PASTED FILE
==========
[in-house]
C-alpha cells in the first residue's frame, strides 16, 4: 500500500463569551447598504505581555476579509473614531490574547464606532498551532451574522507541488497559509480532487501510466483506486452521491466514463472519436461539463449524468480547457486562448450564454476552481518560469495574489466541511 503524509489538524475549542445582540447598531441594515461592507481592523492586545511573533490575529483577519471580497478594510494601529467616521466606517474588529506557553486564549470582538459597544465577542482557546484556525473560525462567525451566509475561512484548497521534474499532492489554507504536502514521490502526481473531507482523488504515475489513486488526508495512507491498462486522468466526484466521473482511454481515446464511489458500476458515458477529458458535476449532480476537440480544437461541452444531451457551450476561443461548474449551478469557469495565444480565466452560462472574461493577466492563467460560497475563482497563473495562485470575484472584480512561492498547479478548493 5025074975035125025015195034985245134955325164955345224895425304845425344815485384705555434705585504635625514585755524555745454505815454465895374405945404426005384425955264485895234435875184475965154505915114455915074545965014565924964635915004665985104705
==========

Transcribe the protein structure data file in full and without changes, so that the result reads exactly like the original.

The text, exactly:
[in-house]
C-alpha cells in the first residue's frame, strides 16, 4: 500500500463569551447598504505581555476579509473614531490574547464606532498551532451574522507541488497559509480532487501510466483506486452521491466514463472519436461539463449524468480547457486562448450564454476552481518560469495574489466541511 503524509489538524475549542445582540447598531441594515461592507481592523492586545511573533490575529483577519471580497478594510494601529467616521466606517474588529506557553486564549470582538459597544465577542482557546484556525473560525462567525451566509475561512484548497521534474499532492489554507504536502514521490502526481473531507482523488504515475489513486488526508495512507491498462486522468466526484466521473482511454481515446464511489458500476458515458477529458458535476449532480476537440480544437461541452444531451457551450476561443461548474449551478469557469495565444480565466452560462472574461493577466492563467460560497475563482497563473495562485470575484472584480512561492498547479478548493 5025074975035125025015195034985245134955325164955345224895425304845425344815485384705555434705585504635625514585755524555745454505815454465895374405945404426005384425955264485895234435875184475965154505915114455915074545965014565924964635915004665985104705